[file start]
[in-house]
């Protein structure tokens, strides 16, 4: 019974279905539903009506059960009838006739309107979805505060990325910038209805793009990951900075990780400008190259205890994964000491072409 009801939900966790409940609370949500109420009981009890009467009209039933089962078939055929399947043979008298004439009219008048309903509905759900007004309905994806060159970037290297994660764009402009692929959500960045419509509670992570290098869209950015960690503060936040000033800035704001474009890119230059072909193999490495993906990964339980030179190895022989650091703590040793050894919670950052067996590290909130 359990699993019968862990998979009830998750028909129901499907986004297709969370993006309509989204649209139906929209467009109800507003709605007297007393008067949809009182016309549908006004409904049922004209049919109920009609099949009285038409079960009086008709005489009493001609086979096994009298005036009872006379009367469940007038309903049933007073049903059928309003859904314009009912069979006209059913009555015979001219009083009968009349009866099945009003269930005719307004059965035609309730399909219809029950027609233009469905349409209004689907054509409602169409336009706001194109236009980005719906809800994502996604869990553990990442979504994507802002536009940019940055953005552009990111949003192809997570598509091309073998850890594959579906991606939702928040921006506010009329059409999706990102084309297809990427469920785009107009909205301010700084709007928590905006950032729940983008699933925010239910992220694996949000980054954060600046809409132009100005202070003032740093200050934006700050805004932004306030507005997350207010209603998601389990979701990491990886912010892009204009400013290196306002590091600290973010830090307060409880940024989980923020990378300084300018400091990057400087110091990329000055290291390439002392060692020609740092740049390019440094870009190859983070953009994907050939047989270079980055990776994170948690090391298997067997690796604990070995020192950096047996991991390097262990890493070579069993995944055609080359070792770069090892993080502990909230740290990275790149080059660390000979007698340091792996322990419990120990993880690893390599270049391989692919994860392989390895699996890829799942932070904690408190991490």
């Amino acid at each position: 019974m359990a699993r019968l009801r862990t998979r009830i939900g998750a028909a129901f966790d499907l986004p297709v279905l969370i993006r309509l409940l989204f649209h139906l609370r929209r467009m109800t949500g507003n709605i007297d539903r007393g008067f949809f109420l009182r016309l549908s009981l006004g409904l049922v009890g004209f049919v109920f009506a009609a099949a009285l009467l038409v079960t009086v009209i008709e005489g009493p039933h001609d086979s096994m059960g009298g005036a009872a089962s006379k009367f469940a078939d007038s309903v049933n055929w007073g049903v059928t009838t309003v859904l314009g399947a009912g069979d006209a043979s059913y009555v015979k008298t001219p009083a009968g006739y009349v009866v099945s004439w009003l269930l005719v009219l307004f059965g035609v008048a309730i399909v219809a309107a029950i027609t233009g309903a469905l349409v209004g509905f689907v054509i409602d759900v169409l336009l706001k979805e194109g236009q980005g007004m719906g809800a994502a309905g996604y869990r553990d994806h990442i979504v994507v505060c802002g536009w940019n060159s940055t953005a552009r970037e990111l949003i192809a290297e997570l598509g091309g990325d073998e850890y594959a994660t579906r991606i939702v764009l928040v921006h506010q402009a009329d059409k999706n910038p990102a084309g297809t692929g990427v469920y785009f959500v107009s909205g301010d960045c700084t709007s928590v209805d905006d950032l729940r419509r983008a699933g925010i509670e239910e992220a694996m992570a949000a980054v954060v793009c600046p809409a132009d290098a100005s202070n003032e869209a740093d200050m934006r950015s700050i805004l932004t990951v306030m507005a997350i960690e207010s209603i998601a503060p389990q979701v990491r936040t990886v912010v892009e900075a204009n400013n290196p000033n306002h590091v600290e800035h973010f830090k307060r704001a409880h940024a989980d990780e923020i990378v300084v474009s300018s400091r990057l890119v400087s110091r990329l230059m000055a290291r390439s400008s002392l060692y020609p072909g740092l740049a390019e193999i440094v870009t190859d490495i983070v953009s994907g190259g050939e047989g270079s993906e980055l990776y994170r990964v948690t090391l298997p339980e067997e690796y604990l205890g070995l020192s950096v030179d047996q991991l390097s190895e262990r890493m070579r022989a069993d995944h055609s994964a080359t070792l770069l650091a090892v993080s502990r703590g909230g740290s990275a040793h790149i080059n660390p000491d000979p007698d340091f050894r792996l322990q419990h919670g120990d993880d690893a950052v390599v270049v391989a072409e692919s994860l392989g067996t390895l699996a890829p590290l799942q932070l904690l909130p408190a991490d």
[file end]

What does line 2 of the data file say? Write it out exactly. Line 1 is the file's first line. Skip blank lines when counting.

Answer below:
């Protein structure tokens, strides 16, 4: 019974279905539903009506059960009838006739309107979805505060990325910038209805793009990951900075990780400008190259205890994964000491072409 009801939900966790409940609370949500109420009981009890009467009209039933089962078939055929399947043979008298004439009219008048309903509905759900007004309905994806060159970037290297994660764009402009692929959500960045419509509670992570290098869209950015960690503060936040000033800035704001474009890119230059072909193999490495993906990964339980030179190895022989650091703590040793050894919670950052067996590290909130 359990699993019968862990998979009830998750028909129901499907986004297709969370993006309509989204649209139906929209467009109800507003709605007297007393008067949809009182016309549908006004409904049922004209049919109920009609099949009285038409079960009086008709005489009493001609086979096994009298005036009872006379009367469940007038309903049933007073049903059928309003859904314009009912069979006209059913009555015979001219009083009968009349009866099945009003269930005719307004059965035609309730399909219809029950027609233009469905349409209004689907054509409602169409336009706001194109236009980005719906809800994502996604869990553990990442979504994507802002536009940019940055953005552009990111949003192809997570598509091309073998850890594959579906991606939702928040921006506010009329059409999706990102084309297809990427469920785009107009909205301010700084709007928590905006950032729940983008699933925010239910992220694996949000980054954060600046809409132009100005202070003032740093200050934006700050805004932004306030507005997350207010209603998601389990979701990491990886912010892009204009400013290196306002590091600290973010830090307060409880940024989980923020990378300084300018400091990057400087110091990329000055290291390439002392060692020609740092740049390019440094870009190859983070953009994907050939047989270079980055990776994170948690090391298997067997690796604990070995020192950096047996991991390097262990890493070579069993995944055609080359070792770069090892993080502990909230740290990275790149080059660390000979007698340091792996322990419990120990993880690893390599270049391989692919994860392989390895699996890829799942932070904690408190991490």